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St. Joseph Field, Southeast Asia – oil well offshore with gaslift

Scheme of Oil WellThe St. Josephs Field has more than 35 wells, whereas most of them are supported by gas lifts. The gas is introduced to the well at a depth of app. 2600ft. See also the drawing to the right. Wax is deposited in the production tubing, due to the drop in temperature along the production tubing. Severe wax depositions is present at the gas lift valve mandrel are due to significant temperature drop caused by injection of lift gas. The reason because the temperature of the introduced gas is like surface temperature, where as the temperature of the crude is around 90°C.

Before:

The well produces 1300bdp and the production declined in accordance to the wax deposits build up. To remove this wax deposits regular cleaning by wireline technique was required. The wax cutting frequency has been 3 times a month with wax concentrated found from 240 ft to 2600 ft. In average there has been 6 cleaning runs required to clean the wax deposits. This well produced historical in between 15% to 23% emulsion.
The Merus Ring was installed direct on the gaslift line, before the line going down the well. The gas, which is considered dry, carries 40ppm chemicals. This little humidity is enough to carry down the Merus effect in the crude.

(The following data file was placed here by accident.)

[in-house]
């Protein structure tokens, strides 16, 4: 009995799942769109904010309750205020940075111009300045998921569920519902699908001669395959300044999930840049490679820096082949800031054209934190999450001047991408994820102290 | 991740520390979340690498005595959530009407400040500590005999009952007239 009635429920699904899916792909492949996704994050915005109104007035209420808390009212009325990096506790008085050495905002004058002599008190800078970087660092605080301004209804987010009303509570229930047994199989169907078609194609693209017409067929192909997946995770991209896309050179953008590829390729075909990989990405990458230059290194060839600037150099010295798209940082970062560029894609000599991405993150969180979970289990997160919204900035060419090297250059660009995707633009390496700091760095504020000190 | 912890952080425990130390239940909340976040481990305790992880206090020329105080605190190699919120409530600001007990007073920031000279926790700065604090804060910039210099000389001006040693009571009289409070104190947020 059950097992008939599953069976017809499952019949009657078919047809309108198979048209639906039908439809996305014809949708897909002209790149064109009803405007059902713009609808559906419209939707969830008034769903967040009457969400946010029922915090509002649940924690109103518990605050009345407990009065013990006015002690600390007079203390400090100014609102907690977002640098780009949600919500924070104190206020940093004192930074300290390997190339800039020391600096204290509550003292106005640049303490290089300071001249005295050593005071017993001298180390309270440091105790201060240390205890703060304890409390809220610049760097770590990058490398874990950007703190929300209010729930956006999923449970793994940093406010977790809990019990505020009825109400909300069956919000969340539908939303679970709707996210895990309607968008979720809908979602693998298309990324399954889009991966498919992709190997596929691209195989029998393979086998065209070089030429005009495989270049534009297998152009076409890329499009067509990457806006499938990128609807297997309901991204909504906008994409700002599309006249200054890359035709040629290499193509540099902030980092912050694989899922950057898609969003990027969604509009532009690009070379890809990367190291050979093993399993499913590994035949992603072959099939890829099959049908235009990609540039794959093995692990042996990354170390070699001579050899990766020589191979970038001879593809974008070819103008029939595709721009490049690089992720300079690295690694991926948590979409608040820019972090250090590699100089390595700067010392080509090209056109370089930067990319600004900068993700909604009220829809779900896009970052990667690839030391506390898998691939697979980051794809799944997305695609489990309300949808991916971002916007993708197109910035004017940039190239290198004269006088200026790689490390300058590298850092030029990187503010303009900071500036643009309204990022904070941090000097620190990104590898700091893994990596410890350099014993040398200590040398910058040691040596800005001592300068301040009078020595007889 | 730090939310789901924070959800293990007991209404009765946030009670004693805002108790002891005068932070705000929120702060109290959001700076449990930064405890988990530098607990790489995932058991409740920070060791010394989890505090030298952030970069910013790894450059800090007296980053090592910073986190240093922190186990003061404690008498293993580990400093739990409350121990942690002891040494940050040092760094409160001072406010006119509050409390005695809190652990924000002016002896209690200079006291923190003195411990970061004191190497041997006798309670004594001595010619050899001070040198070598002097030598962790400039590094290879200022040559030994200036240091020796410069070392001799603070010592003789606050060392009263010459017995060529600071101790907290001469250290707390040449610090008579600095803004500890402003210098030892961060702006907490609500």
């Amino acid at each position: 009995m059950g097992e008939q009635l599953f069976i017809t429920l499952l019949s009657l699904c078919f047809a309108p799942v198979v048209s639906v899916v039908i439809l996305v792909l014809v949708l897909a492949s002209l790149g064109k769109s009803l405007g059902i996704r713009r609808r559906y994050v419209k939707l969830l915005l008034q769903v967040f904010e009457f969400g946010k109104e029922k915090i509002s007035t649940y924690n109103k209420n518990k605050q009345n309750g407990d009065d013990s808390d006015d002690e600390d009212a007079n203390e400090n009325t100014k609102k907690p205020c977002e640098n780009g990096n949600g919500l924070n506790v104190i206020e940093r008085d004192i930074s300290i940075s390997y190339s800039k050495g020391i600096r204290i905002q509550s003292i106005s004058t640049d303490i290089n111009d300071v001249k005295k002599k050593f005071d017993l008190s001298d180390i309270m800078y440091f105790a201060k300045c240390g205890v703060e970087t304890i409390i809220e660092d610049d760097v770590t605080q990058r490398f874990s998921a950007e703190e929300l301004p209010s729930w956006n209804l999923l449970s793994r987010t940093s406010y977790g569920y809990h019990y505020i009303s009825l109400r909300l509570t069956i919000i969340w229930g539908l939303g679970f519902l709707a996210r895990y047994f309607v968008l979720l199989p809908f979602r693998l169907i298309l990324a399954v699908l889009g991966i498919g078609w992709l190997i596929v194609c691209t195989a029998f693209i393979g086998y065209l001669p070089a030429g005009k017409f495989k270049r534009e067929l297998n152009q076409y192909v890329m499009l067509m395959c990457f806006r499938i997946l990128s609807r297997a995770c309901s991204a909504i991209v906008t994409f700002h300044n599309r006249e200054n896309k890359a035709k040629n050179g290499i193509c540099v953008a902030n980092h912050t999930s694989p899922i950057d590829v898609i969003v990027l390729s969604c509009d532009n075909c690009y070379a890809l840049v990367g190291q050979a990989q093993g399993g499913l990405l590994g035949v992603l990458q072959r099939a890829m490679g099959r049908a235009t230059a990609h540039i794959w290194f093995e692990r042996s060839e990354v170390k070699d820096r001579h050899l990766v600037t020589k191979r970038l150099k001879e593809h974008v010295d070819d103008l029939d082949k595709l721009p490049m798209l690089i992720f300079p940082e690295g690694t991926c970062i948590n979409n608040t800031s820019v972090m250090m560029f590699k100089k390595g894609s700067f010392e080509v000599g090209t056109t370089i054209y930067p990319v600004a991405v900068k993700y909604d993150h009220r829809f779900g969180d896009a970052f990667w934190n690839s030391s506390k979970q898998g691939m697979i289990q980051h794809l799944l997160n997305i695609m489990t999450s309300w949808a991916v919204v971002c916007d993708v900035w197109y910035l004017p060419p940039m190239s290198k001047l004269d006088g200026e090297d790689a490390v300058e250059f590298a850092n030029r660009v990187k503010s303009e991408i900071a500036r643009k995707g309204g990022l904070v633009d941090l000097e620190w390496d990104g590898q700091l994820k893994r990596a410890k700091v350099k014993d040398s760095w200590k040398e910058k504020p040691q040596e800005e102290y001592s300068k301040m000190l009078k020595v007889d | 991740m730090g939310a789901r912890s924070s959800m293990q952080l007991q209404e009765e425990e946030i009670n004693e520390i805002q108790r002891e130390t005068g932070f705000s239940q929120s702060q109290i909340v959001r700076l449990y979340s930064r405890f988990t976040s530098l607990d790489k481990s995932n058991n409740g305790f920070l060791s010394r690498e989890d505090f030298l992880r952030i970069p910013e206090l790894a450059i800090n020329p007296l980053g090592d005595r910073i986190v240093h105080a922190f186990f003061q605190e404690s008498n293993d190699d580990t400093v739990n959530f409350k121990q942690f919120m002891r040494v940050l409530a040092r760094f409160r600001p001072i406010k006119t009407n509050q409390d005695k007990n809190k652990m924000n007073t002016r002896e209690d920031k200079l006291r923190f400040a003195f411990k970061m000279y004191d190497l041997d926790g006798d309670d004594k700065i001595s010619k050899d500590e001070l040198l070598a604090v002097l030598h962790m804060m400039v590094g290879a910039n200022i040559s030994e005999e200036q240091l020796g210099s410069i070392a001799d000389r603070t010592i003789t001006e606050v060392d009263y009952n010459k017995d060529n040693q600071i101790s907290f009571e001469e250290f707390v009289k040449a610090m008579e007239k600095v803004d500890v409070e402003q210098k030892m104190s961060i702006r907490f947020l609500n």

After:

Merus Ring installed offshore on a gaslift lineAfter the installation of Merus the production is running stable, no decline in the production was found. The well was producing for 89 days the same amount of oil.
Three month after installation, there was done a cleaning cycle at the well in order to see what is going on. There was no obvious wax deposits found in the tubing, there was no decline in the production. The 3-inch scratcher runs down smoothly to 2699 ft, followed by 2.735-inch drift run, without any problem. So all the way down was clear of wax deposits.
At the same time is was observed the emulsion level has dropped to only 3% to 10%.

Why the emulsion got less at the same time? It is known since long there is a correlation in between wax deposits in the tubing and the forming of emulsion.
The obvious reason, wax deposits are responsible for turbulence inside the pipe. This turbulence can be seen as a mechanical force, which is needed to produce emulsion. If there are no wax deposits, the flow of the crude is laminar and smooth, so less shear forces and less forming of emulsion, are the result.

Conclusion:

There is clear evidence there is

  • next to no build up of wax deposits in the tubing
  • at the same time produced emulsion has dropped from the range of 15-23% to 3-10%

Having no or far less wax deposits in the well, requires far less wire lining. Wire lining offshore is rather expensive, manpower and equipment has to be brought to the platform either by ship or by helicopter, weather conditions are not always in favour, etc. So there is a big potential of saving costs.

Producing less then half of the emulsion can be even more important. Having less emulsion from the well, means less problems downsteam in the trunk and flow lines, as well in the separation plants. There is a tremendous potential of saving demulsifier all the way down from the well to the separation. As demulsifier is in a lot of oil companies the chemicals producing the single-most cost.

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